Brian Gilmore

billy eckstine comes to washington, d.c.

(for gaston neal)

he strolled in
w/ amiri baraka

decked out in
a long dark
trench coat
yesser Arafat


made me think of
black panthers

only he wasn’t no painter
because he wasn’t smiling
like romare bearden
and he wasn’t no panther
so I was told

he was carrying
poems and
the people
were his politics

we all thought
he might read a few
but he didn’t
wasn’t time yet
“mumbo sauce please!
mumbo sauce please!”

dripping thick over deep-
fried chicken wings
served w/o napkins

i met him years later
he told me
about my city
how he was there
on 14th street
when “murder one”
left junkies laid out
in alleys with needles
in arms
soaring like
baseballs over
banneker playground

he told me he talked to
langston hughes over the phone
langston treated him like
they had known each other
for 49 years
like they had grown
up together in
joplin, missouri,

back in the day he was there
on u street with stokely when
word came that the king was dead
and the country would burn
break crack and wail

sometimes i look at him
see my grandfather
on the porch preaching
about unions
or willie “the lion” smith
at the piano
reminding young upstarts
that his fingers can
still dance like
chorus girls
rehearsing for
a show

other times i look at him
my friends and i are sharing
cold beer
bragging about dunking
reverse layups
pool games
we no longer have time
to play

i finally did hear
his poetry
now i know why
pennsylvania steel towners
need other neighborhoods to love

down the lazy river to rebel w/
the rest
fight off “the horse”
like jack Johnson running from

the mann act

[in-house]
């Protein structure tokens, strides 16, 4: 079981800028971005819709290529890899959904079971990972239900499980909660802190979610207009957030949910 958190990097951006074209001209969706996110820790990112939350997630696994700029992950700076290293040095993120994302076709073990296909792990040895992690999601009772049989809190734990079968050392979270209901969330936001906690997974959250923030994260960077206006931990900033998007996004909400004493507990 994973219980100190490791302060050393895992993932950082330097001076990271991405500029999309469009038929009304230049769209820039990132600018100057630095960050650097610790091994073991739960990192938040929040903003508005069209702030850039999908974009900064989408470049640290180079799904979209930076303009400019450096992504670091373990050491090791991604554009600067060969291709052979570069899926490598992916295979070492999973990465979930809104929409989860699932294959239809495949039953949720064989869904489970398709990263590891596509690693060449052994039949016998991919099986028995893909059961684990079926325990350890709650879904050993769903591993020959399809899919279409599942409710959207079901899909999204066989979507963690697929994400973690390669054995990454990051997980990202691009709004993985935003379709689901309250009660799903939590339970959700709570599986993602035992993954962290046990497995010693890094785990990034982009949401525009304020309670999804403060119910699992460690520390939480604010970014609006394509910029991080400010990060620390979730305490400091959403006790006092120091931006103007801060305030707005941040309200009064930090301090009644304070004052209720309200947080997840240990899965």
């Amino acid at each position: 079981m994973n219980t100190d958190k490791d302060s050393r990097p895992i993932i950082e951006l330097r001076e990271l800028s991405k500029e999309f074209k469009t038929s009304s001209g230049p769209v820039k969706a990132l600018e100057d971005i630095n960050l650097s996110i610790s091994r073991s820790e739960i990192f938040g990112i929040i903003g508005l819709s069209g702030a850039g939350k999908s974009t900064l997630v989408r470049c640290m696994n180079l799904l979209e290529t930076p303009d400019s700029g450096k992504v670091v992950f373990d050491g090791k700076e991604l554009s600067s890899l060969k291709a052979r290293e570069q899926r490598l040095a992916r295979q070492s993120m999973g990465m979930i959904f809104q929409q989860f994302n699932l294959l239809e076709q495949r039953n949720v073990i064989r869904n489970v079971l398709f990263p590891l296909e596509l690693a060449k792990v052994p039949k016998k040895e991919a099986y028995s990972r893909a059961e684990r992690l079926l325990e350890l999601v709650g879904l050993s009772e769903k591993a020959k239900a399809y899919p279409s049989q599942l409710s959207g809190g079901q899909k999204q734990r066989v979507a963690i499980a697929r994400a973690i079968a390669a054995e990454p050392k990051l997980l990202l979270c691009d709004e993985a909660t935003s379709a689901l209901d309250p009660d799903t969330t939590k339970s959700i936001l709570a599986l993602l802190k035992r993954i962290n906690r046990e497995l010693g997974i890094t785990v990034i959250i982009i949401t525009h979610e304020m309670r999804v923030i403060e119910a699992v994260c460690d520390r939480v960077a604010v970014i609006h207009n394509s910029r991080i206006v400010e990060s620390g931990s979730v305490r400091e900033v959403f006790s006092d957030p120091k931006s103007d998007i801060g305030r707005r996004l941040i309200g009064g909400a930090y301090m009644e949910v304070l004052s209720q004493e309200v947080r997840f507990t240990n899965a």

shaking it loose from his body
until the horse finds
weaker souls

no more rides on the horse these days
this body ain’t no amusement park

Pittsburgh headed
to washington, d.c., to
write some songs

like billy eckstine
coming here, a second life
is lived

but don’t call this
no dickens tale


Reprinted from We Didn’t Know Any Gangsters by Brian Gilmore, Cherry Castle Publishing, 2014


Gaston Neal (1934 – 1999) was active in the Black Arts Movement. Born in Pittsburgh, he moved to DC in the 1960s and founded the Drum and Spear Bookstore, co-founded the New School of Afro-American Thought, and established one of the earliest poetry residency programs for the DC Public Schools, at Eastern High School. He taught poetry workshops at the DC Jail and for the DC Alcohol and Substance Abuse Services Administration, and worked as a drug counselor. His writing was strongly influenced by jazz, and for eleven years, he co-ran “The Listening Group,” a monthly salon. He was married and the father of two daughters. His poems appear in numerous anthologies, including Black FireBlack Power Revolt, and Voices of Struggle.

Brian Gilmore is a poet, writer, and columnist with the Progressive Media Project. He is the author of three collections of poetry, elvis presley is alive and well and living in harlem (Third World Press, 1993), Jungle Nights and Soda Fountain Rags (Karibu Books, 2001), and his latest, We Didn't Know Any Gangsters (Cherry Castle, 2014). He has published in The Progressive, The Nation, The Washington Post, Book Forum, The Baltimore Sun, and Jubilat. He currently teaches at the Michigan State University College of Law. He divides his time between Michigan and his beloved birthplace, Washington, DC. To read more by this author: Brian Gilmore, Spring 2001; Brian Gilmore's Introduction to The "Woodshed" Issue, Fall 2001; Brian Gilmore on Waring Cuney: Memorial Issue; Brian Gilmore: DC Places Issue; Brian Gilmore: Evolving City Issue; Brian Gilmore: Split This Rock Issue; Brian Gilmore: Audio Issue; Brian Gilmore: It's Your Mug Anniversary Issue; Brian Gilmore on Drum & Spear Bookstore: Literary Organizations Issue; Brian Gilmore: Langston Hughes Tribute Issue.